Main Gallery: Members Exhibition
A diverse exhibition of sculptures, ceramics, paintings, drawings, and prints from the Members of The Penwith Society of Arts, St Ives, Cornwall.
Studio Gallery: David Moore | The Artist and Studio
Studio 8 | A solo show of paintings by Penwith Society of Arts Member, David Moore, who works from his studio in the heart of St Ives, Cornwall. ‘The artist’s studio is a place to develop ideas, of contemplation and creative practice. Although not all studios are the same, each artist has his or her own individual arrangements to accommodate these possibilities.
With some painters the pre-conditions in the pursuit of the development of ideas and practise can only be achieved through a loose framework of order and a tendency towards an albeit rather unconscious chaotic approach.
In the process of painting, accidental effects are important as the painting progresses. This results in the painting dictating to a certain degree the direction and what the next step will be.
If this is the case, it’s not surprising that an untidy looking studio will develop.
Where there is a dependency with the artist to follow instinctive and chance effects in the process of producing a painting, the areas of the studio could take on and reflect the activity of the artist. Of course some studios depend on a stricter pattern of order. This would again reflect in the work produced and the necessary condition of a working studio.’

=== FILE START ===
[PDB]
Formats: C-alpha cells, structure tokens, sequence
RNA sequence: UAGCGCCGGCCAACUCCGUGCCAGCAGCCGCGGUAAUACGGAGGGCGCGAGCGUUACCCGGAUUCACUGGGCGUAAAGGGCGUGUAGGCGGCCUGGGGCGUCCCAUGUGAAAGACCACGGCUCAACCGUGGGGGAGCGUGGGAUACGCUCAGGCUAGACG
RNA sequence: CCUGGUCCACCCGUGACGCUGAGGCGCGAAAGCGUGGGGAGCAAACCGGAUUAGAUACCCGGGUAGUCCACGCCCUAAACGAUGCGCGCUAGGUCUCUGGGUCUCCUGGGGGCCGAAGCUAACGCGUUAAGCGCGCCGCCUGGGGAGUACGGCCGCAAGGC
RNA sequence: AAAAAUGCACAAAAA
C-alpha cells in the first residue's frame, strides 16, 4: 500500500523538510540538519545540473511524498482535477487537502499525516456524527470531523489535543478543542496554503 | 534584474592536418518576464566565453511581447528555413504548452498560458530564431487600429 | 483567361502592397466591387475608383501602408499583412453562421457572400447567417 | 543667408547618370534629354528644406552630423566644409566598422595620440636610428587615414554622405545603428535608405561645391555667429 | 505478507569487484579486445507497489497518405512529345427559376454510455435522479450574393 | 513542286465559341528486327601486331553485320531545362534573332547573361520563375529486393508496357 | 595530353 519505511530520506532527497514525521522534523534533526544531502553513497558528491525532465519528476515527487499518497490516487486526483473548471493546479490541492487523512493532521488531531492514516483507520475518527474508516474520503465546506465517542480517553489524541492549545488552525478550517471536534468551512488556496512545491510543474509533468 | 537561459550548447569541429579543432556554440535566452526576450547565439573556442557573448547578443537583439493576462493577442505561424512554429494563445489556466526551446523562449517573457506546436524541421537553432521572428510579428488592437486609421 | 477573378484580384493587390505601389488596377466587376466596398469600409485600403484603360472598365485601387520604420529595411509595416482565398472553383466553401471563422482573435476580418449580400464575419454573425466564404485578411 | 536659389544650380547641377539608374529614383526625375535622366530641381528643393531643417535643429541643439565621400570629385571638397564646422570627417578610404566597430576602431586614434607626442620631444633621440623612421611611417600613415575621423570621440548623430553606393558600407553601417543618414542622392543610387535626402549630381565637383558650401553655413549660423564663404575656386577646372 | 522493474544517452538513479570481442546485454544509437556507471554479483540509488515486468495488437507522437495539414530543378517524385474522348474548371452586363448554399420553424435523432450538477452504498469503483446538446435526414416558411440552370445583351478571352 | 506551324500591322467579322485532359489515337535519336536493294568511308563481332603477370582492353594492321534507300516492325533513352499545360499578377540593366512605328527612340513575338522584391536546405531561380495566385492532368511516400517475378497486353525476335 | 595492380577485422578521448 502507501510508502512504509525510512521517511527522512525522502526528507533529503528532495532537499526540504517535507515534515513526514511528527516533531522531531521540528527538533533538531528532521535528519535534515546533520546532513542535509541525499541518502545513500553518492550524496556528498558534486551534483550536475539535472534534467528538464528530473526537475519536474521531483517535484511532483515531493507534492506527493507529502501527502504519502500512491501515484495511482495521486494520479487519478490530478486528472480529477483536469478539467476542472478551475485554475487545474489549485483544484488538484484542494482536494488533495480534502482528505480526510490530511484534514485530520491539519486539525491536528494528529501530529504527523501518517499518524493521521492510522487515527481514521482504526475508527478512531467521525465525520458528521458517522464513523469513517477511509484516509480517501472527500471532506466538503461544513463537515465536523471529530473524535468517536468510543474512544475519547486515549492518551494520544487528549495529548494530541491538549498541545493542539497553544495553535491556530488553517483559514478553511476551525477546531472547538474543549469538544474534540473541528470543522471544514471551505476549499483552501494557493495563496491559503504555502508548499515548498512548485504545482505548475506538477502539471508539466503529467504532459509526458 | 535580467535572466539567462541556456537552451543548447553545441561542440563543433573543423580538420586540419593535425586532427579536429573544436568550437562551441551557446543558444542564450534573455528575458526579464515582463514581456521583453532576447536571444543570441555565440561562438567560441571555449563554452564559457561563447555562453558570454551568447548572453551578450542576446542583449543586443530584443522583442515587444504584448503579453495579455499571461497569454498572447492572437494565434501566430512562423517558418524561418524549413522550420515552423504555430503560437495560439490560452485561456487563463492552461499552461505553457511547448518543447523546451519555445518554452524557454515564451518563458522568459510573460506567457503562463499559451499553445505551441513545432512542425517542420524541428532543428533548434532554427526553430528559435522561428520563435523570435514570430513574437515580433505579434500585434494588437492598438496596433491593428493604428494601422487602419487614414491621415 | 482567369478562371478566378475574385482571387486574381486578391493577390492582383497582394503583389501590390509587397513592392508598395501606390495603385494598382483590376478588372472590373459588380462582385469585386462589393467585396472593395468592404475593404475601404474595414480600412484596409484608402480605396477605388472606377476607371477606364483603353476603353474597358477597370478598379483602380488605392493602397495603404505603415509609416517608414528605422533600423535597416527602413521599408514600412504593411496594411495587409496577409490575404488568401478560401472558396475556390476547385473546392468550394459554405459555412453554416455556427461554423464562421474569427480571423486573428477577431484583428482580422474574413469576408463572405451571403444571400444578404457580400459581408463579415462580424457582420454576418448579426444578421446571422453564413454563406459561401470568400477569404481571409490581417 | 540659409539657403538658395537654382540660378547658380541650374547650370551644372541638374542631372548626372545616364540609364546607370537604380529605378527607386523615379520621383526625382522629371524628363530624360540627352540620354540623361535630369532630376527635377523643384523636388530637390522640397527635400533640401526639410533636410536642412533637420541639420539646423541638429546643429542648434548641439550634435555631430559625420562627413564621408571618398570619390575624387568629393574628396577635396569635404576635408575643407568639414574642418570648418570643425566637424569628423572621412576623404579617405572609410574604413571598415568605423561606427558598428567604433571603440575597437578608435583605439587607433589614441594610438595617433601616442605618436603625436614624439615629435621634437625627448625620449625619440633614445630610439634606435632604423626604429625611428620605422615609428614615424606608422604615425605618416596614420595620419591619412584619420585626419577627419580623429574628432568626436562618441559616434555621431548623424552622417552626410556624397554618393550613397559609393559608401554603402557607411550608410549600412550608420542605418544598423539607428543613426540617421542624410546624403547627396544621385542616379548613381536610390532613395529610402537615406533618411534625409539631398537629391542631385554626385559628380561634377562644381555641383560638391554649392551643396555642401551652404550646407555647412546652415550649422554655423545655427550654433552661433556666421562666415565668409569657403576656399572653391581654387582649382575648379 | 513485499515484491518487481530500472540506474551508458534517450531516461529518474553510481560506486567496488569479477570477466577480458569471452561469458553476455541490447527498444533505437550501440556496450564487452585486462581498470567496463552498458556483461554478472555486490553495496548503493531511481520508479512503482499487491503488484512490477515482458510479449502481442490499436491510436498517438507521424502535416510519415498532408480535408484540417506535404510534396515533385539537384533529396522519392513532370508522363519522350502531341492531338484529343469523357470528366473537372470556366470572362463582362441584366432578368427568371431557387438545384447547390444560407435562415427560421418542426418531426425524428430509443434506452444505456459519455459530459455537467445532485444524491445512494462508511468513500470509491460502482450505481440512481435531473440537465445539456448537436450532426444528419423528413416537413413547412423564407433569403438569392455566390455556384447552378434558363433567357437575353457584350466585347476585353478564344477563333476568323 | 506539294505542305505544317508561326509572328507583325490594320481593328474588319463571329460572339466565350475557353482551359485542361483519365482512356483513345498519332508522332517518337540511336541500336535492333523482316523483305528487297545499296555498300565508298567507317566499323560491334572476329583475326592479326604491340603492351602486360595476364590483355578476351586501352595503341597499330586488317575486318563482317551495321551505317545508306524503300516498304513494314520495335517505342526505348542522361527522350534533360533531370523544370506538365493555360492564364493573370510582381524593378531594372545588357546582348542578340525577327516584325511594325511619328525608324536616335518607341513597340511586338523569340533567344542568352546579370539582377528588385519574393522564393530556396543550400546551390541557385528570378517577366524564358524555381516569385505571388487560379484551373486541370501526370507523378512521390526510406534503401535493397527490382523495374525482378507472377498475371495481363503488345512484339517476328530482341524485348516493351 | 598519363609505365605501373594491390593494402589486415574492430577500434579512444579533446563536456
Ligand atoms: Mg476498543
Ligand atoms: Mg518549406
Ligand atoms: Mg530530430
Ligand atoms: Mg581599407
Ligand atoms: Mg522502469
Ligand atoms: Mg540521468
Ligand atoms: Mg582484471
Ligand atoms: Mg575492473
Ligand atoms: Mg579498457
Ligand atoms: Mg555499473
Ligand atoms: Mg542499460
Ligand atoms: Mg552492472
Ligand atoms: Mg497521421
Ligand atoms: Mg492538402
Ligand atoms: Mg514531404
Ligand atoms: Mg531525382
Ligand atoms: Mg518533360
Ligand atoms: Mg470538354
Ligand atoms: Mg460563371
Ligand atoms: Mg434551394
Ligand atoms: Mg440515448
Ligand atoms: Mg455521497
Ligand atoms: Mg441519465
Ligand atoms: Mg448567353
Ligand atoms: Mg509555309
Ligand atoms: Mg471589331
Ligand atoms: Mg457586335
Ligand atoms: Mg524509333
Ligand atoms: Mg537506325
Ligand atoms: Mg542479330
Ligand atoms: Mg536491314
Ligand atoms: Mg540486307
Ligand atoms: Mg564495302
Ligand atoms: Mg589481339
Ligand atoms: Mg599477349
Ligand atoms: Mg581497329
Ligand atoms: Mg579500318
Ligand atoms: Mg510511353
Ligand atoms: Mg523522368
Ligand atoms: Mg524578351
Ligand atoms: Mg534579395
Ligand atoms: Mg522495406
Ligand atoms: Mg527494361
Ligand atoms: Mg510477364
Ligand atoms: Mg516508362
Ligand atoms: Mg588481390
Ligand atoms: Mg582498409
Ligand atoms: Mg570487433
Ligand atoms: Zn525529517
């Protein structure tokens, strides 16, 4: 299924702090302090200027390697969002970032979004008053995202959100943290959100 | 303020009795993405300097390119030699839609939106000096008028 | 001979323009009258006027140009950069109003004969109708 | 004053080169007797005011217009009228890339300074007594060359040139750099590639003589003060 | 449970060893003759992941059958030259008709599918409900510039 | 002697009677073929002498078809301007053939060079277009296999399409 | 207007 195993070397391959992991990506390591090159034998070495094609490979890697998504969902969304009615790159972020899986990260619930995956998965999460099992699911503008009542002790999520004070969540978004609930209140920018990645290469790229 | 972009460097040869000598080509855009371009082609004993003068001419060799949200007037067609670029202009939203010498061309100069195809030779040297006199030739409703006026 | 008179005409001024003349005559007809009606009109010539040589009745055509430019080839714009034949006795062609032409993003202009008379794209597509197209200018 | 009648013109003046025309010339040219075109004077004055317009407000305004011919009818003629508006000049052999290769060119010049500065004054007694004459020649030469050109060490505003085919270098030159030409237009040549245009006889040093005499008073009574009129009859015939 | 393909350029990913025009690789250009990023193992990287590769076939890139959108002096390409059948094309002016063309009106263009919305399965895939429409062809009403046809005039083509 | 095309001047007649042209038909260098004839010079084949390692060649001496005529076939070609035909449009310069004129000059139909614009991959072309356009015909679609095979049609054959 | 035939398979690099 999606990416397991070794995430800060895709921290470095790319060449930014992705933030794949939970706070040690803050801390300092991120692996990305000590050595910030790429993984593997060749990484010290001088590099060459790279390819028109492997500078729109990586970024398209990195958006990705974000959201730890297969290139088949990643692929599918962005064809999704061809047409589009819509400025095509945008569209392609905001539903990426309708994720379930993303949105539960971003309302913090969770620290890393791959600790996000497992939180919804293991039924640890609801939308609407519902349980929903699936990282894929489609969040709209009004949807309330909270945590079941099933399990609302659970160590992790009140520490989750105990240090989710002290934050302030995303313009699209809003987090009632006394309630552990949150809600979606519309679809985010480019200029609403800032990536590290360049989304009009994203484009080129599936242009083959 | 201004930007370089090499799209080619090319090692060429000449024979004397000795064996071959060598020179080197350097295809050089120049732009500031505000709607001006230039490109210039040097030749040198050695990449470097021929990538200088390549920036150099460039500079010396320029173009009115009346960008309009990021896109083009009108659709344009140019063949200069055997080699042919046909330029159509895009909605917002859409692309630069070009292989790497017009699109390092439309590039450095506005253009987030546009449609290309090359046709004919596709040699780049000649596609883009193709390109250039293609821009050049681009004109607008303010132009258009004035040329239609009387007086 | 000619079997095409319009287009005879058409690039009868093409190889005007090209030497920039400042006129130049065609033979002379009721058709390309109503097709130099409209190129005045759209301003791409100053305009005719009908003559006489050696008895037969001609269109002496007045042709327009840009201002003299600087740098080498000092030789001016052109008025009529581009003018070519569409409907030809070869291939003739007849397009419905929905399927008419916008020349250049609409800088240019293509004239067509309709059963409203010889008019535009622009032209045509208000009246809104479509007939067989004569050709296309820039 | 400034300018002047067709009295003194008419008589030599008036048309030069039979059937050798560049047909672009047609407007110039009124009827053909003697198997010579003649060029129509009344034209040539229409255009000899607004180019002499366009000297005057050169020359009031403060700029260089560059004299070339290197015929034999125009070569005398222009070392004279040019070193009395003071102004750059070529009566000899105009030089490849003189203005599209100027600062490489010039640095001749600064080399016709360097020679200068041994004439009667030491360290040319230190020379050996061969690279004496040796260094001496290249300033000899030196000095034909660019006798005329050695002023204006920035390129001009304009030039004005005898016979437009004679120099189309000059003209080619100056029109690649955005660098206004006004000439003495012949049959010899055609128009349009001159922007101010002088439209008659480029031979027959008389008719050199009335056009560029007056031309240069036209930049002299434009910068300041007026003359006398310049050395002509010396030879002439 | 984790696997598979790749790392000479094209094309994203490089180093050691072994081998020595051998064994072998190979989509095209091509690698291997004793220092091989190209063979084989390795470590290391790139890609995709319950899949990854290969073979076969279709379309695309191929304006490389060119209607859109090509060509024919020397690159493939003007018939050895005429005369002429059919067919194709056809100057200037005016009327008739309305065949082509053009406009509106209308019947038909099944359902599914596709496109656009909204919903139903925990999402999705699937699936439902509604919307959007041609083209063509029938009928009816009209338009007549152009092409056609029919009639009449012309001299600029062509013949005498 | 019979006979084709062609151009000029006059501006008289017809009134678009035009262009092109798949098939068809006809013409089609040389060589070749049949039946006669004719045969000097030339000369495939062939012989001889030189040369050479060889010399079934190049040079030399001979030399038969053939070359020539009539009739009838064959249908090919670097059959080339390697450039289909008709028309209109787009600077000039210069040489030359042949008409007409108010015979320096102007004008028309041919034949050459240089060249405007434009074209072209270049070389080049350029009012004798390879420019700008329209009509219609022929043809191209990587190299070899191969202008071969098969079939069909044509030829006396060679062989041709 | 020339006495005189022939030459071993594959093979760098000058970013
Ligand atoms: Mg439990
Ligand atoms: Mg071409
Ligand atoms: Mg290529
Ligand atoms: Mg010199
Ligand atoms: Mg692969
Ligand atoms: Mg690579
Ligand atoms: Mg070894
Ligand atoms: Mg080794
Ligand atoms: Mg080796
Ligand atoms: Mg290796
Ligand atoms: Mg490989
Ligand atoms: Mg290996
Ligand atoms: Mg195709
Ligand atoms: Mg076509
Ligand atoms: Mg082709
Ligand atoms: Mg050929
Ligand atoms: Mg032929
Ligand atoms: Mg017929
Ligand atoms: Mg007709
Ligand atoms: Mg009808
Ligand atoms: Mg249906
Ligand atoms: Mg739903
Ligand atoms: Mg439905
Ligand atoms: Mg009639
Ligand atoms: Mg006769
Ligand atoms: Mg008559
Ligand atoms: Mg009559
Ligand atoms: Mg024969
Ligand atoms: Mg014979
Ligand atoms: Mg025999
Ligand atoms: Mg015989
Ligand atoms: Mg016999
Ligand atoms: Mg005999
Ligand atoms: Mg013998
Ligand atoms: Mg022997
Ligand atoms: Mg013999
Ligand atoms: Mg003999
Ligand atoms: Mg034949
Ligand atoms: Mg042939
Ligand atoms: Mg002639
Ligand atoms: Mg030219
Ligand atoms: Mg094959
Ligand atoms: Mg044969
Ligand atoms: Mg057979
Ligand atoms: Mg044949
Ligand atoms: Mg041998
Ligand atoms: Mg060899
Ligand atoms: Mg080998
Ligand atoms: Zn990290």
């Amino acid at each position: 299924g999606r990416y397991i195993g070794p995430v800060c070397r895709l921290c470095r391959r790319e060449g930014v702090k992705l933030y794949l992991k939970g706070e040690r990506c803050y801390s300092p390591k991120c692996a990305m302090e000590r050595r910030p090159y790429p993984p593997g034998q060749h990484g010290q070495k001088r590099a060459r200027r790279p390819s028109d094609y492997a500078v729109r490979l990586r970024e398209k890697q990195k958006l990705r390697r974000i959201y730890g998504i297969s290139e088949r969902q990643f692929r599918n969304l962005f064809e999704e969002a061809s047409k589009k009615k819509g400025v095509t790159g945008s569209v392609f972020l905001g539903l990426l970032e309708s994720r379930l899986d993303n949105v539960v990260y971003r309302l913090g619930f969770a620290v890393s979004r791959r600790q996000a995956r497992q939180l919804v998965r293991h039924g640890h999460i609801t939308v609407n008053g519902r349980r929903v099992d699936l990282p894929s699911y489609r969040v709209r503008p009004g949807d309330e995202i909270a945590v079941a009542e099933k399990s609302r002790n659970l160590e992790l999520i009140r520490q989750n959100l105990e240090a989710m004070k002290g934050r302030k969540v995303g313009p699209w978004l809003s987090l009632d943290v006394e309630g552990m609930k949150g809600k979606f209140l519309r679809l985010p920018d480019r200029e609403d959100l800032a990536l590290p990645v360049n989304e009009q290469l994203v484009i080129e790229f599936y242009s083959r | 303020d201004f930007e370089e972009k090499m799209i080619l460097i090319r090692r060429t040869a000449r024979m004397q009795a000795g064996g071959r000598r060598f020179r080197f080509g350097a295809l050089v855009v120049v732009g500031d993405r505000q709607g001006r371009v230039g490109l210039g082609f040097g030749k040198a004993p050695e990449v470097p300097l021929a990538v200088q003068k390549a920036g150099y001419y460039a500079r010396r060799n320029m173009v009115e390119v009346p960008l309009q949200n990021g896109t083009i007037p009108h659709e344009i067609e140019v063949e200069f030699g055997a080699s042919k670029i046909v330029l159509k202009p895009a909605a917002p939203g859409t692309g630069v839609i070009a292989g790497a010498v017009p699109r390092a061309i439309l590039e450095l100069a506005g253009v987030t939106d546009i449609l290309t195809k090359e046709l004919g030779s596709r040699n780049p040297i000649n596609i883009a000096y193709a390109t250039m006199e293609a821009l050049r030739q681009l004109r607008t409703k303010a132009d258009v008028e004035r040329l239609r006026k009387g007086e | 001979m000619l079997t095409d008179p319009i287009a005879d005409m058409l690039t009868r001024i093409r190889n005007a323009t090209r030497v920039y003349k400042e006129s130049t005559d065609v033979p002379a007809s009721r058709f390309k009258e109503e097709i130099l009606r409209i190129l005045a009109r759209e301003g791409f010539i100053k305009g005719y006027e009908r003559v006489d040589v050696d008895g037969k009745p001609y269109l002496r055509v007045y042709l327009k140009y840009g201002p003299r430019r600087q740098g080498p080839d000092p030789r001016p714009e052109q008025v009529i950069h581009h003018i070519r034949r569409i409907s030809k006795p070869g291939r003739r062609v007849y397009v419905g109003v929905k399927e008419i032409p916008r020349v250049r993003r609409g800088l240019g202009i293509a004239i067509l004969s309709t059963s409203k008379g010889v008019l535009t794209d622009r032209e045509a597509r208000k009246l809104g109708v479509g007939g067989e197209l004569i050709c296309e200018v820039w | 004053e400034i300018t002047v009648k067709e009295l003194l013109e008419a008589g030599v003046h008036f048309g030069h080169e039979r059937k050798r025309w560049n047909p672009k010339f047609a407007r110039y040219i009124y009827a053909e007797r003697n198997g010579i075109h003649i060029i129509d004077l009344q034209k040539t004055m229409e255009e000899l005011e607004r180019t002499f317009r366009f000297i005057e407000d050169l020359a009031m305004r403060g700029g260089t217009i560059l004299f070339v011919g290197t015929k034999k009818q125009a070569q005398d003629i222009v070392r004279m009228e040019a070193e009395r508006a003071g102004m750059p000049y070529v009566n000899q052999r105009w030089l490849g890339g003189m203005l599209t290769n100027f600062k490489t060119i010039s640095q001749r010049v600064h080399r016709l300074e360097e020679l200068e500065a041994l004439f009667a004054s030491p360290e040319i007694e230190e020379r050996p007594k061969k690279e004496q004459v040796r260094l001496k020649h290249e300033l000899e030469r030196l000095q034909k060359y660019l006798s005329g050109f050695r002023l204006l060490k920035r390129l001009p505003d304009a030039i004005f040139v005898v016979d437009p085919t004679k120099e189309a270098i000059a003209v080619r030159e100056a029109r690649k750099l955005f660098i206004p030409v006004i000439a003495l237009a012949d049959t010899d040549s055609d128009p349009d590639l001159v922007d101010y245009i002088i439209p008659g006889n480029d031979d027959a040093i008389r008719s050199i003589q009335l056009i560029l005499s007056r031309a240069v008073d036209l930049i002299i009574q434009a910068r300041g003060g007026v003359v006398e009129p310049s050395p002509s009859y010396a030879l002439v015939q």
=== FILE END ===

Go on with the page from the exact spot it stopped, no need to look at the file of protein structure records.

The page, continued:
– David Moore.
New Gallery: Associate Members Exhibition
Exhibiting a variety of sculptures, ceramics, paintings, drawings, photographs and prints from our Associate Members of the Penwith Society of Arts.
Penwith Gallery Archive Collection featuring drawings by Sven Berlin
The Penwith Gallery’s ‘Hepworth Room’ is home to unique exhibitions from our own Penwith Gallery Archive Collection, artistic luminaries of the 20th Century and loaned works from ‘Friends of The Penwith’ as well as pop up educational shows. Along with our varied exhibitions of artworks The Hepworth Room also displays treasures from our paper archive of both The Penwith Society and Penwith Galleries Ltd. On permanent display in The Hepworth Room is our pride and joy, Barbara Hepworth’s sculpture ‘Magic Stone’, John Milne’s sculpture ‘Wave Form’ and a wonderful 8ft photograph of Barbara by Peter Kinnear.
Specific past shows include ‘Jeff Harris and friends’ in conjunction with The Belgrave Gallery and an exclusive ‘Cornel Lucas’ photography exhibition. This year we will be continuing to host exclusive exhibitions with renowned photographer Brian Seed in July and as a special Christmas time treat, an exhibition of Christmas cards by the sculptor Denis Mitchell in November. We will also be hosting a joint exhibition of artist and author Tom Cross with The Belgrave Gallery in October.
Lydia Corbett, Sylvette David | A Retrospective
‘Encounters with Picasso & the Making of Art’ Friday 8 March 16:00, a talk with the artist & Lucien Berman. Then join us for the preview on Friday 8 March 17:30 onwards, all welcome! Meet the artist Saturday 9 March 11:00 – 13:00.
Lydia Corbett, also known as Sylvette David and known to art lovers all over the world as “The Girl with the Ponytail”, is Pablo Picasso’s last living muse.
Born in Paris in 1934, Sylvette was invited by Picasso to his studio in Vallauris at the age of nineteen after he caught sight of her the previous year through an old pottery window and became fascinated by her. Picasso internalised her as his muse, in drawings and a series of lithographs, and she regularly posed for him from that fateful meeting onwards. The meeting would alter Sylvette’s life. Sylvette David was for Picasso, his last, unobtainable love.